I have an interest in covering stories about the environment, sustainability, corporate interference, and consumer rights and human rights. I want to use this space to tell the stories that need to be told—stories that resonate, inspire, and empower people to get involved and help transform our communities for the better.
UPDATED 9/28/2010 6 p.m.: Yes – academic freedom is at stake in the attempt to stop the premiere of Troubled Waters documentary, said President Robert Bruininks in a statement issued late today. Faculty had already called for a full-scale investigation of why the premiere was canceled by U of M University Relations vice president Karen Himle. On blogs and in classrooms, U of M faculty, students and staff called the move censorship by the university. A statement from U of M President Robert Bruininks regarding the “Troubled Waters” documentaryMINNEAPOLIS / ST. PAUL (09/28/2010) —The following is a statement from University of Minnesota President Robert Bruininks regarding the Bell Museum documentary, “Troubled Waters”:“I have been traveling abroad for the past week, but was aware of the concerns about the ‘Troubled Waters’ film and am in full support of the decision to present the film as scheduled and conduct a public forum afterward. As the facts surrounding the production of the film have become clearer, it was readily apparent to me that this is an issue of academic freedom; as a result, we immediately resolved to show it as planned. Continue Reading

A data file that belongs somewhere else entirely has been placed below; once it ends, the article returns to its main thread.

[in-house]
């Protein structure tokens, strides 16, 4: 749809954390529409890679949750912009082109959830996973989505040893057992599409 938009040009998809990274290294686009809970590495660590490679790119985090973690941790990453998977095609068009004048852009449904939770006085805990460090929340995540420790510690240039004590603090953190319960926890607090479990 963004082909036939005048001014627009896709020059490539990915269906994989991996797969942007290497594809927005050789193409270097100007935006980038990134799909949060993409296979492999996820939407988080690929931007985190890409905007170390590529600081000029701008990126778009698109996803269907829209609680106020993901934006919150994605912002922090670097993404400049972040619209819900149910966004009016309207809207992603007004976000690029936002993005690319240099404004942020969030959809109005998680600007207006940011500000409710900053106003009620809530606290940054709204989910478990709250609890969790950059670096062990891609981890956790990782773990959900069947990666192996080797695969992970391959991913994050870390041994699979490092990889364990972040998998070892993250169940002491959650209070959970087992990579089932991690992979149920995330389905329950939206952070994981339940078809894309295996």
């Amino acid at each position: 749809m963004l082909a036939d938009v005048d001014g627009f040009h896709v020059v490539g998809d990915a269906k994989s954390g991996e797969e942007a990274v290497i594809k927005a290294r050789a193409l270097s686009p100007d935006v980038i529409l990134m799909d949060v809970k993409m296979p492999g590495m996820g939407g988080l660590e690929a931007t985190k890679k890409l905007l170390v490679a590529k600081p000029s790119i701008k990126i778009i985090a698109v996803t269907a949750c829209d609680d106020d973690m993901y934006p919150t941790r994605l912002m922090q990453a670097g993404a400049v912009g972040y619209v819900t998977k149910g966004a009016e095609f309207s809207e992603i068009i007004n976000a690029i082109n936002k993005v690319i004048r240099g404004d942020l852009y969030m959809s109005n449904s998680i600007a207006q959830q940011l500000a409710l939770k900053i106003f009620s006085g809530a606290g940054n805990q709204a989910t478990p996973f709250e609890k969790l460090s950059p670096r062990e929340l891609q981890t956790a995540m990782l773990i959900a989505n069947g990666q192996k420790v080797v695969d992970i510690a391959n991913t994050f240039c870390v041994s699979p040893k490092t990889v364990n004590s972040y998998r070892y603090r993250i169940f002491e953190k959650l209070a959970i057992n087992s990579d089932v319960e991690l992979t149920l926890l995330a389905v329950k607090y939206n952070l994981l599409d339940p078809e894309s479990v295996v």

The latest wrinkle in the Troubled Waters controversy is that the University doesn’t “own” the film. A final “Project Abstract” was completed by the film’s producer, Barbara Coffin, on September 7, and the film was delivered to the Legislative-Citizen Commission on Minnesota Resources (LCCMR), the legislative body responsible for overseeing $349,000 in funds for the documentary project. What this means as far as an official release remains to be seen, but I viewed Troubled Waters at LCCMR on Monday, along with another reporter. Troubled Waters had been set to premiere on October 3, but that was before the U of M’s public relations office canceled scheduled showings by TPT and the Bell Museum. “Vilifying agriculture?” Late Friday, the University PR machine shifted its story on pulling the film from one being about need for an additional “scientific review” to one being about concern over political tone. Al Levine, the Dean of the University of Minnesota College of Food, Agricultural and Natural Resource Sciences, told MPR that the film about the Mississippi “vilifies agriculture.” Continue Reading